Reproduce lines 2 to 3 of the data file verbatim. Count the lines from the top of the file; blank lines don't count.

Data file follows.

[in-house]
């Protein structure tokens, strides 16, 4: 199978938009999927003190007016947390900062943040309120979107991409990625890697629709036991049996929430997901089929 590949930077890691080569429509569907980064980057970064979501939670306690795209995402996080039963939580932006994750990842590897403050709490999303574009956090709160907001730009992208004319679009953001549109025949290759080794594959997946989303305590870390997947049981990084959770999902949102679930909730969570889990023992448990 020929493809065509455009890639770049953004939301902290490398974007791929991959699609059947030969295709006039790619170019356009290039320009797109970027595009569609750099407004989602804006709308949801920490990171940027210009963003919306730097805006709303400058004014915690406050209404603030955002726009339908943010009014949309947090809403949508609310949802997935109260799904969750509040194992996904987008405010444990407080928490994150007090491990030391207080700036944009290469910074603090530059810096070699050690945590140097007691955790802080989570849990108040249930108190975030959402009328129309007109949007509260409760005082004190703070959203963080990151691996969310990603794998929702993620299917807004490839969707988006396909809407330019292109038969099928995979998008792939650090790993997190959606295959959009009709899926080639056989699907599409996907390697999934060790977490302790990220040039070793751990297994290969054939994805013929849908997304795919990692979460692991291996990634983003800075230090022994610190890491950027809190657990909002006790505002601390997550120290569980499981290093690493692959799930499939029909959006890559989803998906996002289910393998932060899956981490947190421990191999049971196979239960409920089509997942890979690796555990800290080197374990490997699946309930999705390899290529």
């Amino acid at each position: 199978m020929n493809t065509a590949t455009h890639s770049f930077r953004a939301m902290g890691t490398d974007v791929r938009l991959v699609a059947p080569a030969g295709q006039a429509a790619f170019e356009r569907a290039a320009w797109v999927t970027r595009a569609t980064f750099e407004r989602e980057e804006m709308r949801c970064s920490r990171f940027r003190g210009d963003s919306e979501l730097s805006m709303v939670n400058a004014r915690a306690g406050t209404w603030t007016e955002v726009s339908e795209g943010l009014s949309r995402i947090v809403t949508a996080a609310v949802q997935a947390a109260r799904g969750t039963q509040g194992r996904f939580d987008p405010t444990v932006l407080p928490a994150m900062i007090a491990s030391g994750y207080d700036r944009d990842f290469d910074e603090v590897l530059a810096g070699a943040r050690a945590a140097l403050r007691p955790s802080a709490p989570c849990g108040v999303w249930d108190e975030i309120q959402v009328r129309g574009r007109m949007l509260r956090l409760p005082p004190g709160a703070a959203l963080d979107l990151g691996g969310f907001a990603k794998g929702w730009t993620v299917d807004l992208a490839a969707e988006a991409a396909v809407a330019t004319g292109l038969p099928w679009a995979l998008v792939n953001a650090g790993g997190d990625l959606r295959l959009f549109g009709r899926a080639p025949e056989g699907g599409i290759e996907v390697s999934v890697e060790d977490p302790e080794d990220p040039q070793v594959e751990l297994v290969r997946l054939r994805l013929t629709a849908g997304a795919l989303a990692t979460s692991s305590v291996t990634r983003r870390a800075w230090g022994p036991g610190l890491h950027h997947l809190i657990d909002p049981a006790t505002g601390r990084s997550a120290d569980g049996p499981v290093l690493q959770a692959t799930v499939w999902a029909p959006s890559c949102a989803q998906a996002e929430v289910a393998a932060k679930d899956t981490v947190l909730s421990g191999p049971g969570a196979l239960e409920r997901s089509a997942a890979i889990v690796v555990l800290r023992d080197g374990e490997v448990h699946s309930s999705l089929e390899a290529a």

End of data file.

């Protein structure tokens, strides 16, 4: 199978938009999927003190007016947390900062943040309120979107991409990625890697629709036991049996929430997901089929 590949930077890691080569429509569907980064980057970064979501939670306690795209995402996080039963939580932006994750990842590897403050709490999303574009956090709160907001730009992208004319679009953001549109025949290759080794594959997946989303305590870390997947049981990084959770999902949102679930909730969570889990023992448990 020929493809065509455009890639770049953004939301902290490398974007791929991959699609059947030969295709006039790619170019356009290039320009797109970027595009569609750099407004989602804006709308949801920490990171940027210009963003919306730097805006709303400058004014915690406050209404603030955002726009339908943010009014949309947090809403949508609310949802997935109260799904969750509040194992996904987008405010444990407080928490994150007090491990030391207080700036944009290469910074603090530059810096070699050690945590140097007691955790802080989570849990108040249930108190975030959402009328129309007109949007509260409760005082004190703070959203963080990151691996969310990603794998929702993620299917807004490839969707988006396909809407330019292109038969099928995979998008792939650090790993997190959606295959959009009709899926080639056989699907599409996907390697999934060790977490302790990220040039070793751990297994290969054939994805013929849908997304795919990692979460692991291996990634983003800075230090022994610190890491950027809190657990909002006790505002601390997550120290569980499981290093690493692959799930499939029909959006890559989803998906996002289910393998932060899956981490947190421990191999049971196979239960409920089509997942890979690796555990800290080197374990490997699946309930999705390899290529």
């Amino acid at each position: 199978m020929n493809t065509a590949t455009h890639s770049f930077r953004a939301m902290g890691t490398d974007v791929r938009l991959v699609a059947p080569a030969g295709q006039a429509a790619f170019e356009r569907a290039a320009w797109v999927t970027r595009a569609t980064f750099e407004r989602e980057e804006m709308r949801c970064s920490r990171f940027r003190g210009d963003s919306e979501l730097s805006m709303v939670n400058a004014r915690a306690g406050t209404w603030t007016e955002v726009s339908e795209g943010l009014s949309r995402i947090v809403t949508a996080a609310v949802q997935a947390a109260r799904g969750t039963q509040g194992r996904f939580d987008p405010t444990v932006l407080p928490a994150m900062i007090a491990s030391g994750y207080d700036r944009d990842f290469d910074e603090v590897l530059a810096g070699a943040r050690a945590a140097l403050r007691p955790s802080a709490p989570c849990g108040v999303w249930d108190e975030i309120q959402v009328r129309g574009r007109m949007l509260r956090l409760p005082p004190g709160a703070a959203l963080d979107l990151g691996g969310f907001a990603k794998g929702w730009t993620v299917d807004l992208a490839a969707e988006a991409a396909v809407a330019t004319g292109l038969p099928w679009a995979l998008v792939n953001a650090g790993g997190d990625l959606r295959l959009f549109g009709r899926a080639p025949e056989g699907g599409i290759e996907v390697s999934v890697e060790d977490p302790e080794d990220p040039q070793v594959e751990l297994v290969r997946l054939r994805l013929t629709a849908g997304a795919l989303a990692t979460s692991s305590v291996t990634r983003r870390a800075w230090g022994p036991g610190l890491h950027h997947l809190i657990d909002p049981a006790t505002g601390r990084s997550a120290d569980g049996p499981v290093l690493q959770a692959t799930v499939w999902a029909p959006s890559c949102a989803q998906a996002e929430v289910a393998a932060k679930d899956t981490v947190l909730s421990g191999p049971g969570a196979l239960e409920r997901s089509a997942a890979i889990v690796v555990l800290r023992d080197g374990e490997v448990h699946s309930s999705l089929e390899a290529a």